Mayor’s case shows scale of South Korea’s gender issues
July 11 2020 01:26 AM
Mourners visiting a memorial for the late Seoul mayor Park Won-soon at the Seoul National University
Mourners visiting a memorial for the late Seoul mayor Park Won-soon at the Seoul National University hospital in Seoul.

AFP/ Seoul

The magnitude of South Korea’s sexism problem has been illustrated by the case of a top politician and women’s rights advocate who was accused of sexual harassment then took his own life, activists say.  
Seoul mayor Park Won-soon, a former human rights lawyer, was instrumental in advocating against gender discrimination and in the 1990s won what is widely considered the first sexual harassment case in the conservative society.
 But following his suicide, feminist campaigners said he had avoided shame and punishment for allegedly harassing his female secretary, who filed a police complaint against him the day before his death. The circumstances of Park’s case — despite his liberal background and after a high-profile #MeToo campaign in the country —  highlight the scale of gender inequality in South Korean politics, they said yesterday.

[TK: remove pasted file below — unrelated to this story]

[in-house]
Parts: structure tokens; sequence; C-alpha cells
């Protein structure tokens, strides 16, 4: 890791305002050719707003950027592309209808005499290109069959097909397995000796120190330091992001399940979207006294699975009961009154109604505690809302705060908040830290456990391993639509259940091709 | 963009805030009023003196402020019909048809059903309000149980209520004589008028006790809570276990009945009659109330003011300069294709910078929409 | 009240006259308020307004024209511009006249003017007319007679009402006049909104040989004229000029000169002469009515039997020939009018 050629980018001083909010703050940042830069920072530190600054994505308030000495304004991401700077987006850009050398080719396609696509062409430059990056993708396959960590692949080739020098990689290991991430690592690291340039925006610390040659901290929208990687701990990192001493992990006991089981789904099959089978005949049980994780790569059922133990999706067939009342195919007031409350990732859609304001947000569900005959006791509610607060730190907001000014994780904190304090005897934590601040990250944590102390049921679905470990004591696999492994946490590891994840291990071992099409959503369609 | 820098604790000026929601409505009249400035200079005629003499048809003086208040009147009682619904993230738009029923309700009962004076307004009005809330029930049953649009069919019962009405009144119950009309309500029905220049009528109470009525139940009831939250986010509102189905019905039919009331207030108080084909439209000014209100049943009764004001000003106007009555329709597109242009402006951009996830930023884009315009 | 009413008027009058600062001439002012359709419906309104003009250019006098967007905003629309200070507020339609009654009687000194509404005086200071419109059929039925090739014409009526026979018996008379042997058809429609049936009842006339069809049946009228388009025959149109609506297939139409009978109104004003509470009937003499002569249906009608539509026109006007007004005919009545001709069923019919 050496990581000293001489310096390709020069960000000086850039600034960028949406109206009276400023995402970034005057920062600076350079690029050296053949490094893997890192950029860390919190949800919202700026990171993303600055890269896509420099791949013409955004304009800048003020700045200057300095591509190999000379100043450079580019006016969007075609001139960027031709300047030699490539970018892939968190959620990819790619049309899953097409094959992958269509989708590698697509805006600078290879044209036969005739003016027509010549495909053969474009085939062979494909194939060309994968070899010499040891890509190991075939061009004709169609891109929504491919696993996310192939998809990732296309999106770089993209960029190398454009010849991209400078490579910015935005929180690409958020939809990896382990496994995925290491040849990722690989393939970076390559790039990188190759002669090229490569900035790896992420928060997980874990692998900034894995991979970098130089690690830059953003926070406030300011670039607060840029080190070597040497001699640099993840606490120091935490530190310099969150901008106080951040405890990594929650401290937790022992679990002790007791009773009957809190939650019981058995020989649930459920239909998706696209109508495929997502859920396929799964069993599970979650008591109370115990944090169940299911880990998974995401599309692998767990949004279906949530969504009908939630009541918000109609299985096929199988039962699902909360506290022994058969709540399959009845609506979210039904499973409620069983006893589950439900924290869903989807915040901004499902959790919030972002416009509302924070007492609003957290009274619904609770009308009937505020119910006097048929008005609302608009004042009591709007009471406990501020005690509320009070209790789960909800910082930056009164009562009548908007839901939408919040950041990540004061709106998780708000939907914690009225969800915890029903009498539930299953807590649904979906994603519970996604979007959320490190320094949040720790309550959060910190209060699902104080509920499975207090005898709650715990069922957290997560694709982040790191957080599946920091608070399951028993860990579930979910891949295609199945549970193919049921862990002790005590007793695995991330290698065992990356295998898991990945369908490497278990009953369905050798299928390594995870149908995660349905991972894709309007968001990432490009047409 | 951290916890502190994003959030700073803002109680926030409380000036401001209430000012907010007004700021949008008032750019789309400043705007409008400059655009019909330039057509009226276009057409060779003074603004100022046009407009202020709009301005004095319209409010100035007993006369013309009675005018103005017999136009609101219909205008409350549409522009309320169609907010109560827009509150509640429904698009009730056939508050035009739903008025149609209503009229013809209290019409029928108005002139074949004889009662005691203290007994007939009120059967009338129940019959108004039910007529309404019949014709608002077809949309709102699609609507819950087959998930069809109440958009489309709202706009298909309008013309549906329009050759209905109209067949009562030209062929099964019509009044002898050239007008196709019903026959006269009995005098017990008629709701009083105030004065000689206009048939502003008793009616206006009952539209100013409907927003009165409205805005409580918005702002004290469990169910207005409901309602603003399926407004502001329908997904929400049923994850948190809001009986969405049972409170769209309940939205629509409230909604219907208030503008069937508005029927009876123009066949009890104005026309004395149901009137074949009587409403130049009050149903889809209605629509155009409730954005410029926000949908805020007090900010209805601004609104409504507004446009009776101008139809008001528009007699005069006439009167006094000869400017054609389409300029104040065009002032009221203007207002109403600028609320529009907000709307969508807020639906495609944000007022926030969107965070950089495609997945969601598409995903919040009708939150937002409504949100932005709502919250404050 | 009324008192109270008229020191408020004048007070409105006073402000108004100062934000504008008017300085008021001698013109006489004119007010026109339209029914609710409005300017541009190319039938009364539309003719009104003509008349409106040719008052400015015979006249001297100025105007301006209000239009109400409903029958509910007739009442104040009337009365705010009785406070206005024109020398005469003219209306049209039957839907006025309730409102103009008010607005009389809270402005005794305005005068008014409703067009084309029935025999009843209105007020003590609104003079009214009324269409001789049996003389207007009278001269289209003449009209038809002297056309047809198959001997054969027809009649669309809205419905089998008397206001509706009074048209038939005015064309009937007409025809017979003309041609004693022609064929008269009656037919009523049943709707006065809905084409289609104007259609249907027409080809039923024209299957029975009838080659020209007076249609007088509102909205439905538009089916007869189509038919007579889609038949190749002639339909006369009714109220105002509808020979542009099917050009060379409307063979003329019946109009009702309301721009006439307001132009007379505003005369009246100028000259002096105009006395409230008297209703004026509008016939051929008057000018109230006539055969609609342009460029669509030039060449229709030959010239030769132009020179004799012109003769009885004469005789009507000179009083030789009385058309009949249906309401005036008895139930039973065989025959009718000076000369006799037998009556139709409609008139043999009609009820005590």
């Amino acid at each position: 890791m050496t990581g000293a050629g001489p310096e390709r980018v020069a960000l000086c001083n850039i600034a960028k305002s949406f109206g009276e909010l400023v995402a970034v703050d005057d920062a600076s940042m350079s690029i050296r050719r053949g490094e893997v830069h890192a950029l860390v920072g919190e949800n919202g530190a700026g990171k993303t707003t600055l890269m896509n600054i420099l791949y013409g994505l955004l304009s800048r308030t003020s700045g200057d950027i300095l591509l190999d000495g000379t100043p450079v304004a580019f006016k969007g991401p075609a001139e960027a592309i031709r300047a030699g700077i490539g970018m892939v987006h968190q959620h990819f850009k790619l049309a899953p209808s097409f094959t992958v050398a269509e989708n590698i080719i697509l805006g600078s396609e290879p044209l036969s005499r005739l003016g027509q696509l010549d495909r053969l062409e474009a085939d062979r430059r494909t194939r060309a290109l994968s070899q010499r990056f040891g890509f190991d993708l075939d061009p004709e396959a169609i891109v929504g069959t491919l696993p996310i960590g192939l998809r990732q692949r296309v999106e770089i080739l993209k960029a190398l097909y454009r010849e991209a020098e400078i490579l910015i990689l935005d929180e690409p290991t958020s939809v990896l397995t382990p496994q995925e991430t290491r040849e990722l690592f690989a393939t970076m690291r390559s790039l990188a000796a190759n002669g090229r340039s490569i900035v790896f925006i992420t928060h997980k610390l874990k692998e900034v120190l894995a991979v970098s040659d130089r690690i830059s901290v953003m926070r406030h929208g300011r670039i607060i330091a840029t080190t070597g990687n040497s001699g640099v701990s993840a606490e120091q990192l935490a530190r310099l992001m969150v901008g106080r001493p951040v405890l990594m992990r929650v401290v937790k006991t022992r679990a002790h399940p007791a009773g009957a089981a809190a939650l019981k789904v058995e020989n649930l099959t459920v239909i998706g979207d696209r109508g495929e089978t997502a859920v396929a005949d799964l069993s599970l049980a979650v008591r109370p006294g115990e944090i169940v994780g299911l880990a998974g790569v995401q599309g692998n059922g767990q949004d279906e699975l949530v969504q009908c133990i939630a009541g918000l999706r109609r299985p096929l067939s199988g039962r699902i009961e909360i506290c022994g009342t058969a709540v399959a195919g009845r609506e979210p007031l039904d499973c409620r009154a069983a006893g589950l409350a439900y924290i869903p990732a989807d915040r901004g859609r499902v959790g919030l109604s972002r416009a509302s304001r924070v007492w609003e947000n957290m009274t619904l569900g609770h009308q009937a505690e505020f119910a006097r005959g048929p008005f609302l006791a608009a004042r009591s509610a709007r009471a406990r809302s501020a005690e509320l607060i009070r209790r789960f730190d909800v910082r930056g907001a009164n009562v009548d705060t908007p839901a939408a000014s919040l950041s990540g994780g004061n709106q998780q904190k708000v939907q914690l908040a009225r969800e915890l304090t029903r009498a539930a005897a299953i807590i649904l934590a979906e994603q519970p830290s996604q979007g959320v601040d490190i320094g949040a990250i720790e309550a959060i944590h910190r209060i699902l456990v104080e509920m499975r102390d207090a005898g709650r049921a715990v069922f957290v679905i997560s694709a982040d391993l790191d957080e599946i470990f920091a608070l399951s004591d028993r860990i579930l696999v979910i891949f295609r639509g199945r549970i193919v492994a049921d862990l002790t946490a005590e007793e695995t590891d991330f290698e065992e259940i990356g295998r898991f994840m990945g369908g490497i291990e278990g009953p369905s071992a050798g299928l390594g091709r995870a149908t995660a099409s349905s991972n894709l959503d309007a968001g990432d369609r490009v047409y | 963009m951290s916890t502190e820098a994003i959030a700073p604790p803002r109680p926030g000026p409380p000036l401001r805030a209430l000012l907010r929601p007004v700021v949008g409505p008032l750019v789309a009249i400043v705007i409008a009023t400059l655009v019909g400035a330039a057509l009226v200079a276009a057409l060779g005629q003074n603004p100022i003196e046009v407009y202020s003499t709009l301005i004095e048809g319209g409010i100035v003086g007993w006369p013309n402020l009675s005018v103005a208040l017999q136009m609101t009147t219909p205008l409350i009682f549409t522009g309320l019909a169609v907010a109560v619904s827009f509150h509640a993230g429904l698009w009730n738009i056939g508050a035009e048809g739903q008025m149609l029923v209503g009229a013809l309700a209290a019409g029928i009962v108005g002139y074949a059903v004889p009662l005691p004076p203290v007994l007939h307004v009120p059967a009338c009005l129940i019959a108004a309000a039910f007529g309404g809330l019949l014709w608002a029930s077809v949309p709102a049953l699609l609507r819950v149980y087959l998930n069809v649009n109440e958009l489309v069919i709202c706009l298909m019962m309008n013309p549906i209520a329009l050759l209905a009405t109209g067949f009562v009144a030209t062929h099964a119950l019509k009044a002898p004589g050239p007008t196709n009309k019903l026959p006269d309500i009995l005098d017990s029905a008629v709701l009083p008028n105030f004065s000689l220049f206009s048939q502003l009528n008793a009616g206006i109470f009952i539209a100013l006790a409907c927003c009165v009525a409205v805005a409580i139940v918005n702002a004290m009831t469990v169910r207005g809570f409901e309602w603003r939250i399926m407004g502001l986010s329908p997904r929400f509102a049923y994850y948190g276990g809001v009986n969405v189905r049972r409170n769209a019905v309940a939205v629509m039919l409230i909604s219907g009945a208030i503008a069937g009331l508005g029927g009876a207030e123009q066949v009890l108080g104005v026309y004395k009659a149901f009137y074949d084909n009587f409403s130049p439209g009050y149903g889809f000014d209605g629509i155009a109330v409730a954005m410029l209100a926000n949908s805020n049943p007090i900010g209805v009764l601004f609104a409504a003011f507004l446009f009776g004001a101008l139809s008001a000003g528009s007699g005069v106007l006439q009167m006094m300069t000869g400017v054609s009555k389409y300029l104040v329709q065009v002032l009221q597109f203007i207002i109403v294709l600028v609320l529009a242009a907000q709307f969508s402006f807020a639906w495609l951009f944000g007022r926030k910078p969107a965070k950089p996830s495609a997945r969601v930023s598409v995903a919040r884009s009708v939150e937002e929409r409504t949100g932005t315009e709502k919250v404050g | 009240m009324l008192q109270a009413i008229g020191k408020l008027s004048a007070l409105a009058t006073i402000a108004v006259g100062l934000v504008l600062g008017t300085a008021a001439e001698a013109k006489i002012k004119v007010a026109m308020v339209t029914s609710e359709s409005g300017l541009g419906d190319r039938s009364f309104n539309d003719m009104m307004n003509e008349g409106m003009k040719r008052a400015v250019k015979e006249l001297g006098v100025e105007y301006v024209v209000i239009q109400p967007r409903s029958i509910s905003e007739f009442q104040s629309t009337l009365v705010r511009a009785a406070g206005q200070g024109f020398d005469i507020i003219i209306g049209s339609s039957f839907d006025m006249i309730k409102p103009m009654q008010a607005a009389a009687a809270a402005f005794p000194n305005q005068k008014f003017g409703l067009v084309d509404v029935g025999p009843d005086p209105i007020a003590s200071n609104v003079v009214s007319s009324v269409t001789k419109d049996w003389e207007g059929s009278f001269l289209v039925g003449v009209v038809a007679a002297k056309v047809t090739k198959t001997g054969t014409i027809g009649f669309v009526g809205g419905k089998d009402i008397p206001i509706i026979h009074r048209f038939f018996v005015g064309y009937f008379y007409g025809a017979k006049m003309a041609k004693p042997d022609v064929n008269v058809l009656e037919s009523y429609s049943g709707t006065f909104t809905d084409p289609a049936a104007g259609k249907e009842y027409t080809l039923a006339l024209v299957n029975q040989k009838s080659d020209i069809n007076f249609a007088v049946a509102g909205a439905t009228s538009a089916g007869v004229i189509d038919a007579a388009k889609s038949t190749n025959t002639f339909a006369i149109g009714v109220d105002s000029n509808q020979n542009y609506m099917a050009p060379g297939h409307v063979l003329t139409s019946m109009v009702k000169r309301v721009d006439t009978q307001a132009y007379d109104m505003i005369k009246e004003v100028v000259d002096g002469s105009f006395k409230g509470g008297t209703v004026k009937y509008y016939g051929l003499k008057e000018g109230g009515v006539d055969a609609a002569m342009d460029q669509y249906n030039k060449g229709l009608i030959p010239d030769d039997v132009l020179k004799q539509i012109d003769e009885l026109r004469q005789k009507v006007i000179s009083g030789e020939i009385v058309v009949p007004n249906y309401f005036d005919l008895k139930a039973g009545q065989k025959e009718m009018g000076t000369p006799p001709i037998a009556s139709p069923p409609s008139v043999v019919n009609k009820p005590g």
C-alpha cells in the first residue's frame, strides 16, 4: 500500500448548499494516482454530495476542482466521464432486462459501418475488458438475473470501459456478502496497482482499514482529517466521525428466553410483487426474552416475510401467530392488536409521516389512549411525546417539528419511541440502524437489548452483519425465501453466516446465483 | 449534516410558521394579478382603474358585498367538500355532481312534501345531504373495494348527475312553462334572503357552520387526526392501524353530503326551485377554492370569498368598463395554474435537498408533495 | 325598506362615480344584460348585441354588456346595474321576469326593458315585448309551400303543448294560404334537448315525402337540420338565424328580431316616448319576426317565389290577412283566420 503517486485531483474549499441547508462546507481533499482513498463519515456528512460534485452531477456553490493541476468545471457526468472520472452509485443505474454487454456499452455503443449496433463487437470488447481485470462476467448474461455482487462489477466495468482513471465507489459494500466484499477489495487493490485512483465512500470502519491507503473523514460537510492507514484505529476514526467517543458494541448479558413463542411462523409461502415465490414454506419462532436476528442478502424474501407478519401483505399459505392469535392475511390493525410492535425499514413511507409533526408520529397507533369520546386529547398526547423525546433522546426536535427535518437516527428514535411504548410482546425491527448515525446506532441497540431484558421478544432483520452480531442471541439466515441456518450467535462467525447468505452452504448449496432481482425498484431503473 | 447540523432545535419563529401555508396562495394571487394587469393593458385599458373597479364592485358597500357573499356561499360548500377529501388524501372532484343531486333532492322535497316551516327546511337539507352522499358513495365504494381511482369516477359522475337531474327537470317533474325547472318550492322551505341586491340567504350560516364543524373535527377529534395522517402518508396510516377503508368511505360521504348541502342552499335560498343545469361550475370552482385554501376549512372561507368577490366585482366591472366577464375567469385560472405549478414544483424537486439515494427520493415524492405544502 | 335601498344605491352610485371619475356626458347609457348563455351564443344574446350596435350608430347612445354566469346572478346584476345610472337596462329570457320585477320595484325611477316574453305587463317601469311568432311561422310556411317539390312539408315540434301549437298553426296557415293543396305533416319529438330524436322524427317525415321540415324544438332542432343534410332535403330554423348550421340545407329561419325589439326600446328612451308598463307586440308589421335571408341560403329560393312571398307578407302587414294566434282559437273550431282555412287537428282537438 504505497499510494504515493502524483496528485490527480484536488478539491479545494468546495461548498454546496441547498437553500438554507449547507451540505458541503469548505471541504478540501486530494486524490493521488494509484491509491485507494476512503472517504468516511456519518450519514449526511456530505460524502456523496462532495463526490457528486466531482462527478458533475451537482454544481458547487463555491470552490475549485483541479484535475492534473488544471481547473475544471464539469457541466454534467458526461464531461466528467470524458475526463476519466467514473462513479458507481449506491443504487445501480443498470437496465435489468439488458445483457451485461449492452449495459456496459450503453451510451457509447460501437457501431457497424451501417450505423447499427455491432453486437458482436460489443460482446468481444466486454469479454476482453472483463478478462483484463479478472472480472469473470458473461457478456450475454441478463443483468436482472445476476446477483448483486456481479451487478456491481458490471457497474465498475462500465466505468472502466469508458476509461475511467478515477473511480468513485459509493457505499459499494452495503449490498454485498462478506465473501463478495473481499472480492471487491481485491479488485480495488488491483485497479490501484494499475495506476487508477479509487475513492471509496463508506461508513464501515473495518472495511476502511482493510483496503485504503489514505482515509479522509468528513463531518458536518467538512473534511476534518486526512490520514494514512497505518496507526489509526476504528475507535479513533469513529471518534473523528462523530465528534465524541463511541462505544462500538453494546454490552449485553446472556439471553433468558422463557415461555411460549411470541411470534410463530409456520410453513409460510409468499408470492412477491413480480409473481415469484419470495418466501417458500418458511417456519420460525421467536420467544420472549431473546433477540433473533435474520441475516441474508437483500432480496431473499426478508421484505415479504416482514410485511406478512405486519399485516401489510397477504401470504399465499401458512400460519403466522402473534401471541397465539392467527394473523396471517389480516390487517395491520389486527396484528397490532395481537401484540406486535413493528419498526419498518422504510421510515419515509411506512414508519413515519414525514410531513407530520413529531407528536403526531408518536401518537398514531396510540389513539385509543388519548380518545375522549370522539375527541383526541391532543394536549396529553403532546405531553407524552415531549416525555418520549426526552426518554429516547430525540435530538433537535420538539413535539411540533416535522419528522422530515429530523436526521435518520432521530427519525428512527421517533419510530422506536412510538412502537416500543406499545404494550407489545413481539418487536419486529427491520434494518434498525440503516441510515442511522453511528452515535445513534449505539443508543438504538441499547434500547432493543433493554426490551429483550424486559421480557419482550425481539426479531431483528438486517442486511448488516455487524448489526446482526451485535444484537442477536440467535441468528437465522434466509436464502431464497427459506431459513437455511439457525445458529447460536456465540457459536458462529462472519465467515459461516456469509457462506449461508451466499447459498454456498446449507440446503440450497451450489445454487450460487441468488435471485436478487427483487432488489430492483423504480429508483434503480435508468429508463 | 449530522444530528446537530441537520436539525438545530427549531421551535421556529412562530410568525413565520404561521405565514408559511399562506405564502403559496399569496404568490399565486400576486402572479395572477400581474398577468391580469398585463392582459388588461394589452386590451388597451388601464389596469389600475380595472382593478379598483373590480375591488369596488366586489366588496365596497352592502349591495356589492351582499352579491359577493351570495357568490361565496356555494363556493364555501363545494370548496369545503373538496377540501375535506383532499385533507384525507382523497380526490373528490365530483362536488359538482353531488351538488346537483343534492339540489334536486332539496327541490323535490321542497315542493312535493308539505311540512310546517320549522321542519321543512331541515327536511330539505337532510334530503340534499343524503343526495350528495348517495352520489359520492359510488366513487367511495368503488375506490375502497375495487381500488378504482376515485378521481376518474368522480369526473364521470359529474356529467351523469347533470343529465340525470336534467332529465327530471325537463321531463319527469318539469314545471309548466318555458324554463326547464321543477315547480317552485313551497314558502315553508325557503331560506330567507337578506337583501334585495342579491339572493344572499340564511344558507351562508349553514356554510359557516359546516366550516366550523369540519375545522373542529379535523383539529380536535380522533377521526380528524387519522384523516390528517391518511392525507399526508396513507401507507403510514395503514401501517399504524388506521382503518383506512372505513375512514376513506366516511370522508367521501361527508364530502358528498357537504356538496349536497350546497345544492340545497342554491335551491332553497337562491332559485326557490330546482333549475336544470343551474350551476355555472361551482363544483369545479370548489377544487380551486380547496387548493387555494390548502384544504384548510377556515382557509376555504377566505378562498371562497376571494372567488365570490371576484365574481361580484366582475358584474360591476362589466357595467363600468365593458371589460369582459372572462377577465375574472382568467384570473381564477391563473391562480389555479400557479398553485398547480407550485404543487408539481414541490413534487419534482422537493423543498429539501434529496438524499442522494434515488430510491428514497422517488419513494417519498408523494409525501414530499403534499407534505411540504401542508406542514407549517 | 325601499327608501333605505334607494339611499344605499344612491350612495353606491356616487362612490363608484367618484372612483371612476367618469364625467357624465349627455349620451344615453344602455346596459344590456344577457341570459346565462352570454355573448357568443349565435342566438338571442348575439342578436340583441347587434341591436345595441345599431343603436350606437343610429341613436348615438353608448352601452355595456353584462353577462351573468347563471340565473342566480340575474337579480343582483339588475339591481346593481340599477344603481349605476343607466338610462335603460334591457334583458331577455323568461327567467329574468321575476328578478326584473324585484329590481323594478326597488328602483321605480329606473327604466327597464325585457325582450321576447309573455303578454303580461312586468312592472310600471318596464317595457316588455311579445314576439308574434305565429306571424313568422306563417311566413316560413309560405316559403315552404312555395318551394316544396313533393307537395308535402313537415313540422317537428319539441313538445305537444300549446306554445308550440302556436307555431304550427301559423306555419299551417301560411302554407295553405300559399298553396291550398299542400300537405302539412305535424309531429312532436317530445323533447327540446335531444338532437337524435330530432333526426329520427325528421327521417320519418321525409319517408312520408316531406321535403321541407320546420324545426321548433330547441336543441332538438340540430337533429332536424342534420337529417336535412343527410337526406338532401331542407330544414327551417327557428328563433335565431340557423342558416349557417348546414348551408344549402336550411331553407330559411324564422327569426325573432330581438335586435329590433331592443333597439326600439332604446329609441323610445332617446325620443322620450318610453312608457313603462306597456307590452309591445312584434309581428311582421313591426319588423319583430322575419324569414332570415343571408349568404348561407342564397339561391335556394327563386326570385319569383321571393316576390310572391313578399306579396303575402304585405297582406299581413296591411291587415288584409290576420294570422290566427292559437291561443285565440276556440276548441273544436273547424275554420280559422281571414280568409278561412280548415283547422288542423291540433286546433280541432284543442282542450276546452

Park was the latest in a series of senior figures in the ruling centre-left Democratic party to face accusations of sexual misconduct. Ahn Hee-jung, a former provincial governor who was runner-up in the 2017 race for the party’s presidential nomination, was convicted of “sexual abuse of authority” last year.  And three months ago Oh Keo-don, the Democratic mayor of South Korea’s second biggest city Busan, resigned after admitting he had “unnecessary physical contact” with a female staffer.
 “Almost all South Korean men, whether they are politically conservative or liberal, are very traditional and patriarchal when it comes to gender issues,” Lee Soo-yeon, a researcher at the Korean Women’s Development Institute in Seoul, told AFP.
 “Politicians — who constantly seek power and acknowledgement — are no exception.”
 Male Korean politicians also “generally don’t understand what’s private is also political”, she said. “They would endorse feminism if it helps their political career, but would not think how they treat women in real life — such as at home or at work — also matters.” Activists have previously accused President Moon Jae-in — who once called himself a feminist — of failing women. “This is both the failure of the individual and the political party,” said Harvard researcher Keung Yoon-bae.
 “The chauvinism and misogyny — as well as the blindness to these issues — within the Korean Left has a long history, going back to student activism,” she added. “It can’t go unaddressed.”
Park was one of the most prominent male advocates for women’s rights in South Korea and a pioneering figure in the field.

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